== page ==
Any new ships would be specifically designed for 3- and 4-night itineraries, and all outside cabins would have balconies. “The ultimate objective is to get into new builds, but it’s a lot of money,” he explained.

Mr. Anastassiadis said the company has spoken to shipyards, and is working on yard slot availability, as well as a financing package for the ships, and is also working with a ship designer. “The problem is the shipyards are full and the earliest we would get a newbuilding would be 2021 or 2022.”

Louis Majesty currently sailing as Thomson Majesty

Louis Majesty currently sailing as Thomson Majesty

In interviews, Mr. Anastassiadis also confirmed the return to the fleet at the end of 2017 of both the 1,254-berth Thomson Spirit and the 1,462-berth Thomson Majesty, presently operating on charter to Thomson Cruises.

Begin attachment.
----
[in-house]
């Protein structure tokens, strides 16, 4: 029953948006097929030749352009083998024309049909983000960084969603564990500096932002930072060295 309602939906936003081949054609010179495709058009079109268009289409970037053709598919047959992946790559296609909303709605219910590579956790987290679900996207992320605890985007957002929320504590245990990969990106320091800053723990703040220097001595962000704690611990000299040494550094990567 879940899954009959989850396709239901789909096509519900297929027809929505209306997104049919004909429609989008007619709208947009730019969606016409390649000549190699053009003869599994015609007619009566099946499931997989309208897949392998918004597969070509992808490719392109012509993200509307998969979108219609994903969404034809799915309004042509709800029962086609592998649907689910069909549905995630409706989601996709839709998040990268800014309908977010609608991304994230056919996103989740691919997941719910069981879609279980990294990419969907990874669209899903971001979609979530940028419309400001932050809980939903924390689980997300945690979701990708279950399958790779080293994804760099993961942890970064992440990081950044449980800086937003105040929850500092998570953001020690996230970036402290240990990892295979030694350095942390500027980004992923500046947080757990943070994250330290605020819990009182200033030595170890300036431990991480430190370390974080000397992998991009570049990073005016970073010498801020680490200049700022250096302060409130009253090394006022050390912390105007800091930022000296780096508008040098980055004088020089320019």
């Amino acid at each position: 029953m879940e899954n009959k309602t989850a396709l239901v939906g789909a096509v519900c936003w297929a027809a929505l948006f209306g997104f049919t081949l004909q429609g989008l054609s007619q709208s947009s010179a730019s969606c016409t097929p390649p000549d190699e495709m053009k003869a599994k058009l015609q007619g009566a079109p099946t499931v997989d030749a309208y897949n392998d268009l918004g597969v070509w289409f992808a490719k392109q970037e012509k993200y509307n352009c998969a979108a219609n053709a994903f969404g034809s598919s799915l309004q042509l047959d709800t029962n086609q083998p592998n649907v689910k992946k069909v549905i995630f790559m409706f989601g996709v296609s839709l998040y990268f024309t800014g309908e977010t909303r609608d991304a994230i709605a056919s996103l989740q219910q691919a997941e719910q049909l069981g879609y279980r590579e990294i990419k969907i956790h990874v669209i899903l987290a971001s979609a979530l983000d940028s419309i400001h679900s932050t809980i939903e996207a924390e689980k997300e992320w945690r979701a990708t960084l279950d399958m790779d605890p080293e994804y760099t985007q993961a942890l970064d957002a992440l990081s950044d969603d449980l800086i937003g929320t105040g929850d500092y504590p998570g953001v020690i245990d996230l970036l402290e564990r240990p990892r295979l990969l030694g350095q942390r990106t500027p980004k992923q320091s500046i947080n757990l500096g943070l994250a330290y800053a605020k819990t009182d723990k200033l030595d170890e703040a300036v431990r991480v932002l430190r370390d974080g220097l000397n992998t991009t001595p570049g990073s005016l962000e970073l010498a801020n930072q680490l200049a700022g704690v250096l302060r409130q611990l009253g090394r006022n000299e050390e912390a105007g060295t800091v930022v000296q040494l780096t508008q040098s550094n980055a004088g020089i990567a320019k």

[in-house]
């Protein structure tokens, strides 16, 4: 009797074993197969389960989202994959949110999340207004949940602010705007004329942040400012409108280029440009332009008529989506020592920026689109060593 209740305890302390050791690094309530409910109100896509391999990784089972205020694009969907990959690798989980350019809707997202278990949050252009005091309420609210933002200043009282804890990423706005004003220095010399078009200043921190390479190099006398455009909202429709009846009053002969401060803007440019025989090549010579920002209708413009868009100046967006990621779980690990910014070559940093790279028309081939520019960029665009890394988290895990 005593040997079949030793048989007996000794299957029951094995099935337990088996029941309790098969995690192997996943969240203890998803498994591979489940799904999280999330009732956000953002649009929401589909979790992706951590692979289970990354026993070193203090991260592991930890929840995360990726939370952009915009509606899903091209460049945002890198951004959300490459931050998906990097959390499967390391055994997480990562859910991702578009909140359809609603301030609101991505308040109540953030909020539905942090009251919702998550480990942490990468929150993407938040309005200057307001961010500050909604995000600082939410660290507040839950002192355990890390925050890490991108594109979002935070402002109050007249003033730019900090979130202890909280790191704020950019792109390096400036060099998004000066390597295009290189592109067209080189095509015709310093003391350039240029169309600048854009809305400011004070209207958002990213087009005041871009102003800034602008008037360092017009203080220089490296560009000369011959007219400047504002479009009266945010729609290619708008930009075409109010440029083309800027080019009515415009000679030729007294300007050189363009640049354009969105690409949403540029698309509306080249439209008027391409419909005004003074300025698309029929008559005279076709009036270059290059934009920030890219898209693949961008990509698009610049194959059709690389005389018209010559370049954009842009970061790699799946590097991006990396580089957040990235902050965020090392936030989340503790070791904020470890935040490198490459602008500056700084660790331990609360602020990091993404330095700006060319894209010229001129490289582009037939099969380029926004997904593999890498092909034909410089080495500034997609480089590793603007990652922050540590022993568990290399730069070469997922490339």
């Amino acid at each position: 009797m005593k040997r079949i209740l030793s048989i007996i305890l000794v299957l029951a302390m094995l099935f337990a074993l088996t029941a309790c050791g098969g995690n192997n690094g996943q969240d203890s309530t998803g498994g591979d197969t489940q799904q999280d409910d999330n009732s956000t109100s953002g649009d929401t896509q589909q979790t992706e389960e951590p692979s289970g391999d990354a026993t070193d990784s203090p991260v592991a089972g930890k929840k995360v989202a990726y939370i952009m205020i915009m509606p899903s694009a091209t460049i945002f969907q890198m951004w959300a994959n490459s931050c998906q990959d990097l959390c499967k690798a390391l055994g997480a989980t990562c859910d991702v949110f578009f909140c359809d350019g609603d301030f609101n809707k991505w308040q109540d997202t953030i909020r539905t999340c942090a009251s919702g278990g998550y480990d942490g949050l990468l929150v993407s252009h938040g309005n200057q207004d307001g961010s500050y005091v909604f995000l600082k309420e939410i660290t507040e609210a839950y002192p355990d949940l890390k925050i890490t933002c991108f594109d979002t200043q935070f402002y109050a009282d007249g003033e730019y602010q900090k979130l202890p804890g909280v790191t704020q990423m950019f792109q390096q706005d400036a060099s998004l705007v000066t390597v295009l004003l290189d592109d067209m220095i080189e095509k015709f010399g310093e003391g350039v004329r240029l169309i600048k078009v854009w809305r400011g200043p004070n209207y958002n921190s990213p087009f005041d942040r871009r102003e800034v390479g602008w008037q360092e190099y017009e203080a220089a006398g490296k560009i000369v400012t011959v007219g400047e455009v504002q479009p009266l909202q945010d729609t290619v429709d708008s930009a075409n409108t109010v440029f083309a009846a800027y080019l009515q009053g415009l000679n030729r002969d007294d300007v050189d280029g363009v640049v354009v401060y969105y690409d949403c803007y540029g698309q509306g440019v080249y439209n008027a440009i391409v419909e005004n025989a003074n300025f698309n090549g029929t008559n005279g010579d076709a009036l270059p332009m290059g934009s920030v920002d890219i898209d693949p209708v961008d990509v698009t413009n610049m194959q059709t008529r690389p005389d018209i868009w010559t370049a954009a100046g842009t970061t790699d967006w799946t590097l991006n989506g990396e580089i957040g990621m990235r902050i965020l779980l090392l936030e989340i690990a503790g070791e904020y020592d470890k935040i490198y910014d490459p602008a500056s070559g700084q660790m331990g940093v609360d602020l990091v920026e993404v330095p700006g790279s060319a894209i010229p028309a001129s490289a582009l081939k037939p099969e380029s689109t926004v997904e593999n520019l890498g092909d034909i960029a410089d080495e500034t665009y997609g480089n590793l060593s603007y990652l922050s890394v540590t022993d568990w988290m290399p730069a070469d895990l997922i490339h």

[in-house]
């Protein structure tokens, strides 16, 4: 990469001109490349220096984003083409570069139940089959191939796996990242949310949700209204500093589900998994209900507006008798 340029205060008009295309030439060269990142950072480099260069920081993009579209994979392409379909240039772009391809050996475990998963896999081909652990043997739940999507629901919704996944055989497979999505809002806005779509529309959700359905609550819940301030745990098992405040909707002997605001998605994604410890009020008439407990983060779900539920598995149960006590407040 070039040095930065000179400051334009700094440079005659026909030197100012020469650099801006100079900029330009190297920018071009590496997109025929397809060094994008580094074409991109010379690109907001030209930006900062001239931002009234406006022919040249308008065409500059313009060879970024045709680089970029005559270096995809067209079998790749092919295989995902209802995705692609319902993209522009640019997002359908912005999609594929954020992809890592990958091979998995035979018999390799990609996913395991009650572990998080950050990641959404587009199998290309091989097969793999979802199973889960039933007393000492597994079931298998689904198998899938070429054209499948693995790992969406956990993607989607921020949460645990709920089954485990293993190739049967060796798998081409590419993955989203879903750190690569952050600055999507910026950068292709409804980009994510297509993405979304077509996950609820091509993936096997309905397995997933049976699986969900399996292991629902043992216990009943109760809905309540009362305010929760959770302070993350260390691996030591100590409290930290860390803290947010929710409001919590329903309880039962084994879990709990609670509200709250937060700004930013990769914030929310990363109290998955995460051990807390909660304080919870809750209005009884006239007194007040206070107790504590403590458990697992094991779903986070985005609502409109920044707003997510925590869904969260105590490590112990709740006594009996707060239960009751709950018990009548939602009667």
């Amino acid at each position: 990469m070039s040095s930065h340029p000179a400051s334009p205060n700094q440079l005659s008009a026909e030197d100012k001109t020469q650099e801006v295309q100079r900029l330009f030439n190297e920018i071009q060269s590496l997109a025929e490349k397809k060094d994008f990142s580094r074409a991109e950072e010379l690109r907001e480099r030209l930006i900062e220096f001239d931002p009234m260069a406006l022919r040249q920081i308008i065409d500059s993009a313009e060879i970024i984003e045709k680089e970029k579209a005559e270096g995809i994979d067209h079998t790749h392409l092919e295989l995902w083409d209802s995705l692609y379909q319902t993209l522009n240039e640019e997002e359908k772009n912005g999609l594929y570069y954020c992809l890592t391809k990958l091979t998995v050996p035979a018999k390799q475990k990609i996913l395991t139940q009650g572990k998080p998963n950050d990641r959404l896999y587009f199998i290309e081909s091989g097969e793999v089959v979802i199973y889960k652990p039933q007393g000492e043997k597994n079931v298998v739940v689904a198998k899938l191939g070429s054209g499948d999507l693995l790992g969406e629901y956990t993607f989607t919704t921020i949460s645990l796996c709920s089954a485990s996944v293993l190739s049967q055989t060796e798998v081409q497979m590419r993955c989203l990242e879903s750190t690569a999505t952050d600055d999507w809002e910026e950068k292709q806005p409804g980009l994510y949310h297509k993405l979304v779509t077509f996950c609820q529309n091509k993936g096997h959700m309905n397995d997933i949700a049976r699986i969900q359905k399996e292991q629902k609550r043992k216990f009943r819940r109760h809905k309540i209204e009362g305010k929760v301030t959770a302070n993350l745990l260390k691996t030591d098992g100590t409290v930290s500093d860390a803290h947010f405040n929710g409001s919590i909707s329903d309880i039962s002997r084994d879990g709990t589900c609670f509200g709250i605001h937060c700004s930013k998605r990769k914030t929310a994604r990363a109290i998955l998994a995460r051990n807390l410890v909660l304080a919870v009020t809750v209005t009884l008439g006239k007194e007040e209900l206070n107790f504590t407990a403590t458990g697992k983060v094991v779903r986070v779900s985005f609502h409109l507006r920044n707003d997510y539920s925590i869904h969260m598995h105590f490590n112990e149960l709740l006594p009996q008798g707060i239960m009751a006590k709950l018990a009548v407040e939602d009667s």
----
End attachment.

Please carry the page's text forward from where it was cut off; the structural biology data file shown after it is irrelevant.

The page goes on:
Thomson is replacing these ships with more modern vessels having more balconies from its Royal Caribbean affiliate.

In other news from Celestyal, the company will launch a winter programme with the 1,450-berth Celestyal Olympia in the Eastern Mediterranean in 2016-2017.

The Celestyal Crystal (Courtesy of Celestyal Cruises)

Celestyal Crystal (Courtesy of Celestyal Cruises)

Meanwhile, Thomson Majesty has been mooted for off-season sailings in the western Mediterranean, where Louis used to operate this same ship from Genoa and Marseilles as Louis Majesty.

In addition, the company’s Cuba Cruise brand will move to a year-round programme starting in 2017 and the 966-berth Celestyal Crystal could be joined by a fleetmate from November 2017.

The Celestyal Olympia (Courtesy of Celestyal Cruises)